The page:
Focus On Results; Change the Culture Along the Way

EP Editorial Staff | March 2, 1998

The “breakthrough strategy” discussed in my last column* works. Equipment becomes more reliable, costs go down, and behaviors change along the way. The key is focusing on results–the kind of results that will get people’s attention on the plant floor as well as key decision-makers. Select the equipment that, if it ran better and was more reliable, would generate sizeable savings. But, more importantly, select equipment that would generate more throughput and revenue. Focus on this equipment and pull out all the stops. Apply applicable best practices on this equipment only, and help everyone understand why.

But beware. The biggest mistake I have seen companies make is to begin with a “focus on results” approach, then, somewhere just a short distance into the mission, default to the same old thing (broad-scale implementation) and lose sight of what they set out to do (improve the reliability of selected pieces of equipment).

It’s fairly easy to get enamored with setting up a new program to improve broad-scale performance. It’s fairly easy to get a small group of people rallied around a maintenance improvement project. The problem with this “activity-based” approach is that the enthusiasm runs out of steam before sustainable results are realized.

The key is to stay focused on results. If the goal is to improve performance, be specific about it. Focus on the desired results and measure progress every step of the way. If it doesn’t improve, try something else. Engage the people who work in, on, and around the equipment in the improvement activities if you hope to change, or at least influence, the way they operate and maintain the equipment.

One of our recent clients had a lube oil problem. In a recent 3-month period the company spent over $70,000 on lube oils for rotating equipment. This was excessive and had to be attacked. When focusing on improving the performance of four pieces of rather large critical equipment, we kept stressing the need to not just stop oil leaks but to eliminate the causes. Two reasons were discussed. One was easy–by stopping leaks we will reduce the cost of lube oils. The second reason was not as obvious but was also easy–leaking lube oil means that a component that depends on regular lubrication is probably not getting it. This type of leak will result in premature equipment failure.

After spending a day on the equipment with the operators and maintenance mechanics discussing the woes of leaking lube oil and the problems that creates, oil consumption was reduced from an average 12 to 14 gal. per day to only 4 gal. daily. The workplace and the equipment looked cleaner, and it definitely was easier to work without getting dirty and oily.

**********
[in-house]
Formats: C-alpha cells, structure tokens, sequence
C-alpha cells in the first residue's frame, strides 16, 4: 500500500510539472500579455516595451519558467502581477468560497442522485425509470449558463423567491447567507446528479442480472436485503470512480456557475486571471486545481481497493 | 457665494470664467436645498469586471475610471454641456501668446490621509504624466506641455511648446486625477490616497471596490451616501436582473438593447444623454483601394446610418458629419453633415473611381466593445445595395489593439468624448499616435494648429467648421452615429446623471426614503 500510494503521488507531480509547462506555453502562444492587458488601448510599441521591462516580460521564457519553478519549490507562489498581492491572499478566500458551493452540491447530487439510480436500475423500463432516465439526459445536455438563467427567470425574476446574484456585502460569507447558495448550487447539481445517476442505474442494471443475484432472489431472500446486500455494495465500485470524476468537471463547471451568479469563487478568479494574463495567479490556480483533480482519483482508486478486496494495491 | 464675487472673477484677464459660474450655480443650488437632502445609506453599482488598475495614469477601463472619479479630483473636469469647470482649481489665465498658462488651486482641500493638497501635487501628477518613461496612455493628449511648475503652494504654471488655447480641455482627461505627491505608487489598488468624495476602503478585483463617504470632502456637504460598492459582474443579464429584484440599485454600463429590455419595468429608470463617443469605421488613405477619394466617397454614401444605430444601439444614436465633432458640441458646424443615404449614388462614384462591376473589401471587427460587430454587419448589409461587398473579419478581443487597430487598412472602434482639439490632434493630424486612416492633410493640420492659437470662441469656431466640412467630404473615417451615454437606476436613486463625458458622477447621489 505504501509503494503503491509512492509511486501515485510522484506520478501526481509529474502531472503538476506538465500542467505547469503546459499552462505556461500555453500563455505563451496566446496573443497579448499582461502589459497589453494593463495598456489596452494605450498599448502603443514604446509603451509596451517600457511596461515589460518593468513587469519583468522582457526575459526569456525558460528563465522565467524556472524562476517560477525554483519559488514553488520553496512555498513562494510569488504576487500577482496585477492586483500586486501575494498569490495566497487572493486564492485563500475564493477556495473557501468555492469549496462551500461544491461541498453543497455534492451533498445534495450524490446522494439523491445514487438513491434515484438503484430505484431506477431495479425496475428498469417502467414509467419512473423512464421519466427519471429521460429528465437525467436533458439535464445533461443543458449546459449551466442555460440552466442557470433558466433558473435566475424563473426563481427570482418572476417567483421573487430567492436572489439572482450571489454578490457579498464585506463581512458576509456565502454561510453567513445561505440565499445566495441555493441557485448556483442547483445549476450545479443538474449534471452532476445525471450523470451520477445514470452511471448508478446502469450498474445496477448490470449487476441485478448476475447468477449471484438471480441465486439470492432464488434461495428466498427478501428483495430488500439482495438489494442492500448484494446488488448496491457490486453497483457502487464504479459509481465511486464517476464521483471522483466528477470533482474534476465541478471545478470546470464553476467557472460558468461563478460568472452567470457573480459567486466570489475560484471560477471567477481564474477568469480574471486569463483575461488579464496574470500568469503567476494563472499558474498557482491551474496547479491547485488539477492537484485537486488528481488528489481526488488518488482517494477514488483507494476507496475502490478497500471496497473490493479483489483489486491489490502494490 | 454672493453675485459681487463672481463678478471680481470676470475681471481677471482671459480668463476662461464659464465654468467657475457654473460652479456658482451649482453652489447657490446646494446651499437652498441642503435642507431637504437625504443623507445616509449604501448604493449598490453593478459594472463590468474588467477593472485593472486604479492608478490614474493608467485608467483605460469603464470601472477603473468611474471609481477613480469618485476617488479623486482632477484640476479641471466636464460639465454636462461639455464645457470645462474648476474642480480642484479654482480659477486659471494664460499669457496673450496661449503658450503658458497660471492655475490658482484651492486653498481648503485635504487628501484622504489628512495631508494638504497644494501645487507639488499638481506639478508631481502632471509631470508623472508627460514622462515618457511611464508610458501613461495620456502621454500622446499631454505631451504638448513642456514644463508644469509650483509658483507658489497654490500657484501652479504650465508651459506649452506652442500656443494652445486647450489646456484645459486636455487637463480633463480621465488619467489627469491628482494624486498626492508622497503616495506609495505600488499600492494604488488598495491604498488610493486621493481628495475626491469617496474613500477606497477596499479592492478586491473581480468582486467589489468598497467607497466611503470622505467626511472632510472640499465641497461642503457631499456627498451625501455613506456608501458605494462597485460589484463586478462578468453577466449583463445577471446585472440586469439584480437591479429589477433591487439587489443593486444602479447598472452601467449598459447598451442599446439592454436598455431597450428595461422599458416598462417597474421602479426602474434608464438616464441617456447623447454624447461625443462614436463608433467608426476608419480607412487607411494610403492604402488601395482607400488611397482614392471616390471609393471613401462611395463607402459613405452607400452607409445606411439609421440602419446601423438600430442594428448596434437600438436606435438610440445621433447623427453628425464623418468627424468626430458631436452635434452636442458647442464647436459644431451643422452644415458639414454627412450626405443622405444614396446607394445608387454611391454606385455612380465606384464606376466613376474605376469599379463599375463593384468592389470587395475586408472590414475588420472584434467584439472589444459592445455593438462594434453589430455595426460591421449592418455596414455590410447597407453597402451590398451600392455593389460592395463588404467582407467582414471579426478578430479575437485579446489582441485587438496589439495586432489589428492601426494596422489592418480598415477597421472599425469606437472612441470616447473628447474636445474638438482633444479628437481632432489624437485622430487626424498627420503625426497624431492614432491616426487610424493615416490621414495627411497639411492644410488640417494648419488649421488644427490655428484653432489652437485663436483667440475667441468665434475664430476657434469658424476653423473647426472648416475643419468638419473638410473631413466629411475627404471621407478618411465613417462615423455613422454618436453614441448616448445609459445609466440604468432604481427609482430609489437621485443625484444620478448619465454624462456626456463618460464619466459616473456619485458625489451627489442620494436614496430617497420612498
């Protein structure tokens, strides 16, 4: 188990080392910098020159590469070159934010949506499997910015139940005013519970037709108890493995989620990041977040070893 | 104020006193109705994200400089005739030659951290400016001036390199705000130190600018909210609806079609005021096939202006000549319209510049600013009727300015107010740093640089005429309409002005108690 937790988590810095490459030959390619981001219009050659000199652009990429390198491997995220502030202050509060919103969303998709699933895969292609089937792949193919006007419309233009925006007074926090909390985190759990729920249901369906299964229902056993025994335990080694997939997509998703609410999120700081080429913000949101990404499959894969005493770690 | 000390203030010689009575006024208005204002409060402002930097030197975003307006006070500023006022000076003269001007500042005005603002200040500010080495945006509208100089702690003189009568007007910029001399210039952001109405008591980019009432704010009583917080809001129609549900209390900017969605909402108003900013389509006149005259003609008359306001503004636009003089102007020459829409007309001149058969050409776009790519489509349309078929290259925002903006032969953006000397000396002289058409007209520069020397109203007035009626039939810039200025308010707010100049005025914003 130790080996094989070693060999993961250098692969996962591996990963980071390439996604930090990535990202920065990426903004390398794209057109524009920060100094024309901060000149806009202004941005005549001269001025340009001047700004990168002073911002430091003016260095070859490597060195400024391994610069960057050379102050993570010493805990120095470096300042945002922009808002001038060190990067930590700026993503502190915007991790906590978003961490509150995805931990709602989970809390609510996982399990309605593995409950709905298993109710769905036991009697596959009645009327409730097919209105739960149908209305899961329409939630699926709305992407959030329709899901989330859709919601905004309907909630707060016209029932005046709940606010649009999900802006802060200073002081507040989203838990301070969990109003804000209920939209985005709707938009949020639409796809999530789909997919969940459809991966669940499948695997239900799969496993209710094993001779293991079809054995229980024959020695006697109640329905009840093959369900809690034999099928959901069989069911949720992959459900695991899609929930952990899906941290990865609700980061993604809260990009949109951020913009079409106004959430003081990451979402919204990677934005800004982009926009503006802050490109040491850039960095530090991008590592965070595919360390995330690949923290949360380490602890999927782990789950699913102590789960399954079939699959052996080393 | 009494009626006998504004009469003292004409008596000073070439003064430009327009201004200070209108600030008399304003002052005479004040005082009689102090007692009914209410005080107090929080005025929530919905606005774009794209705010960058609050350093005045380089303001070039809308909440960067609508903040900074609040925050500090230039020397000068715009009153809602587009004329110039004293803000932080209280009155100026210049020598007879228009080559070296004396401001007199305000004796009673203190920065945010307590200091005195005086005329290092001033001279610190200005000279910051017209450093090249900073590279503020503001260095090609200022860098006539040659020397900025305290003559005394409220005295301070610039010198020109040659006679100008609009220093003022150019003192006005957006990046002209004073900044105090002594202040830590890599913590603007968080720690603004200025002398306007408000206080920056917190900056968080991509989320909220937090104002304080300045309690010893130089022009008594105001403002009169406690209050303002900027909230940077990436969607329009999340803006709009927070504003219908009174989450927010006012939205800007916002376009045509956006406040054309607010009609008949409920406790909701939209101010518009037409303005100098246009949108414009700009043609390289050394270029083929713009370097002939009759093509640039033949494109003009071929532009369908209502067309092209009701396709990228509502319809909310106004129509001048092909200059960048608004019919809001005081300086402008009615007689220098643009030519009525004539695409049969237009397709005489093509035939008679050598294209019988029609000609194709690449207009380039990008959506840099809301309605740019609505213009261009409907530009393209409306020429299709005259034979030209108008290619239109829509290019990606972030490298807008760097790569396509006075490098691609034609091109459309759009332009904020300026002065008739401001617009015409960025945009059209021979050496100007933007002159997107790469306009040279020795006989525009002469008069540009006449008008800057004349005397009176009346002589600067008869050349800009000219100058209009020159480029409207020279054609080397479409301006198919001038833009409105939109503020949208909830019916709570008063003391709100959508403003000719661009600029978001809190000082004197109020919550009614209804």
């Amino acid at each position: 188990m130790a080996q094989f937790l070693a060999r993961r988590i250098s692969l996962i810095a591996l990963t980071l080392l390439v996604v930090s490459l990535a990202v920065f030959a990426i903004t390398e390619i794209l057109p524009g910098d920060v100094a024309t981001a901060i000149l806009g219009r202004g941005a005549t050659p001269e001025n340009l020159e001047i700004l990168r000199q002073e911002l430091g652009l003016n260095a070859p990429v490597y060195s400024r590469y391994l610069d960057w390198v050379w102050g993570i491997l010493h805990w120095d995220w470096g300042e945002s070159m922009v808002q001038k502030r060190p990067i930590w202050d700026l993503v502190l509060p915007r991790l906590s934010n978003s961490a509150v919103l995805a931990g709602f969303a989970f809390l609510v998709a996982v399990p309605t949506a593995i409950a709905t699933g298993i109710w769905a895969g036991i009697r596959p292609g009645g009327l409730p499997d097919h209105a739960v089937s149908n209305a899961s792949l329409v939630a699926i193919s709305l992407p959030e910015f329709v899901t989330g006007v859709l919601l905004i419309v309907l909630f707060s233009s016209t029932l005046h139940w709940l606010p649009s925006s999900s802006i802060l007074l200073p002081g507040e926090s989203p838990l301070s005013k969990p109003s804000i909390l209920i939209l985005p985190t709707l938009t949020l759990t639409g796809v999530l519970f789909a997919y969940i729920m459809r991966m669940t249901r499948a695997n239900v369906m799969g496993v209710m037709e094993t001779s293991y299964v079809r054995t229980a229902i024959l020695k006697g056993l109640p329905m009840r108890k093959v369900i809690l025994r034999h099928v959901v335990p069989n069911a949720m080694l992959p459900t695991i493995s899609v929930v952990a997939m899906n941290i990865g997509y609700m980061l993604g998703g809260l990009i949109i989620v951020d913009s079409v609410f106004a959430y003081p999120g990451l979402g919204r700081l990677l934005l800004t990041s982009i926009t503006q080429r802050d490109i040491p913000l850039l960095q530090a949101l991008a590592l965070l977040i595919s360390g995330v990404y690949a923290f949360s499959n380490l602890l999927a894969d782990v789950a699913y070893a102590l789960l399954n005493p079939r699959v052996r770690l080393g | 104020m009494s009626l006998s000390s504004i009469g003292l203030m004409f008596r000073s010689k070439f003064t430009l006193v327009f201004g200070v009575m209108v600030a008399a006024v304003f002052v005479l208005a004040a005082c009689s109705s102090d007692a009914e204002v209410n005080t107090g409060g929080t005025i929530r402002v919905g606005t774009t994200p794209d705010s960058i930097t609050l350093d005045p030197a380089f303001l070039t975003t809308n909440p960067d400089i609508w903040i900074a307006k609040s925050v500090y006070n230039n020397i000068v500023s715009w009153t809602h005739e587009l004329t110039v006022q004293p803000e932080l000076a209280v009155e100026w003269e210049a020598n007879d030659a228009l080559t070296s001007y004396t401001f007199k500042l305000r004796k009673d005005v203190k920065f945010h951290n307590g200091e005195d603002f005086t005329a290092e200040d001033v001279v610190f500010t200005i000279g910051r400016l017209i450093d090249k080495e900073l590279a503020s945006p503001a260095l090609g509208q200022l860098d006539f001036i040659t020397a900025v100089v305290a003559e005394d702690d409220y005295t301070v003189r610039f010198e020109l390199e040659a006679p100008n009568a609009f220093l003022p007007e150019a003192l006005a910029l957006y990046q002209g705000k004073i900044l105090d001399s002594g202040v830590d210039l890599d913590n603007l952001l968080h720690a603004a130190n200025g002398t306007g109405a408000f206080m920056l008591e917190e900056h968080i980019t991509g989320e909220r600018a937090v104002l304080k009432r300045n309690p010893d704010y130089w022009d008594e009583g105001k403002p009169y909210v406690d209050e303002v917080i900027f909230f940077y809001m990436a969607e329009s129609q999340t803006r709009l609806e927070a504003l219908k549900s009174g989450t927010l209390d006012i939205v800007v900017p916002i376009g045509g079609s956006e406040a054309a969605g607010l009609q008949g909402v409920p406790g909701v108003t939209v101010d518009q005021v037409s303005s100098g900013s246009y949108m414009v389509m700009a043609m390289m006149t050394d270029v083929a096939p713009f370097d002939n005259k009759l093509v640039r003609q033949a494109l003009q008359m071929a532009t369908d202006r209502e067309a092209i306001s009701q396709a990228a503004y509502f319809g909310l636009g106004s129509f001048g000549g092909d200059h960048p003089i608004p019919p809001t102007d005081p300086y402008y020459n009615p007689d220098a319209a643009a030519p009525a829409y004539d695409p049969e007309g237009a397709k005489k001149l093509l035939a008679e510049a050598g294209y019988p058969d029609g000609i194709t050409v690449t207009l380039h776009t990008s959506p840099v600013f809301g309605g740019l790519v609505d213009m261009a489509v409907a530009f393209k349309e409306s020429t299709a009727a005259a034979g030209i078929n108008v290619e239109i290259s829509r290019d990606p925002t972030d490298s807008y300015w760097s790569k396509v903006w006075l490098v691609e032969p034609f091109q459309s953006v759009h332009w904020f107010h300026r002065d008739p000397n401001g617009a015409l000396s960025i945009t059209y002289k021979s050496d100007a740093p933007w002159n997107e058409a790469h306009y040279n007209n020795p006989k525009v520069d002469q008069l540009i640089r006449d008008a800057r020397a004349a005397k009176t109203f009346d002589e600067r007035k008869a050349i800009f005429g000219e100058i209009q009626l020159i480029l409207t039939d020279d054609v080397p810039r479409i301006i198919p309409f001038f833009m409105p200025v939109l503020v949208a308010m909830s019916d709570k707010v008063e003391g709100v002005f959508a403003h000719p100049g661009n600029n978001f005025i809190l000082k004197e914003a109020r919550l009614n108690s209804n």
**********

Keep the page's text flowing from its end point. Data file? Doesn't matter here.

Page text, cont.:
The next step was to address contamination in the lube oil that contributes to premature failure. Each of the four large machines experienced a catastrophic failure within the previous 12 months and signs of lubrication problems were discovered. The same work group found water and sand getting into the oil from at least four sources:

  • The bulk oil tank had a screw cap in the top and it was stored outside.
  • The rubber oil transfer lines were draped over the handrail, also outside.
  • The fittings and hoses connecting the bulk oil tank, the day tank, and the equipment were designed for compressed air, not liquids.
  • The pump used to transfer oil to the equipment was stored on the floor with its ports uncovered.


We also found that oil sampling and analysis was done on an intermittent basis, and never on the new oil.

The good news is that the company has begun hard piping the oil lines, storing the bulk tank under cover, and developing a procedure for regularly sampling oil from the bulk tank as well as the equipment.

I tell this story because it is an example of focusing on results. The company could have lost focus and implemented a massive lube oil cost cutting program by stopping leaks. Results were achieved and new practices learned by involving the work group in a focus on four specific machines. There was a clear business case to improve performance and reduce costs.

The benefits of this short session were seen not only by the work group but also by the management and leadership at many levels in the organization. The next step is to build on this success and target other reliability and work culture issues on the same equipment. MT




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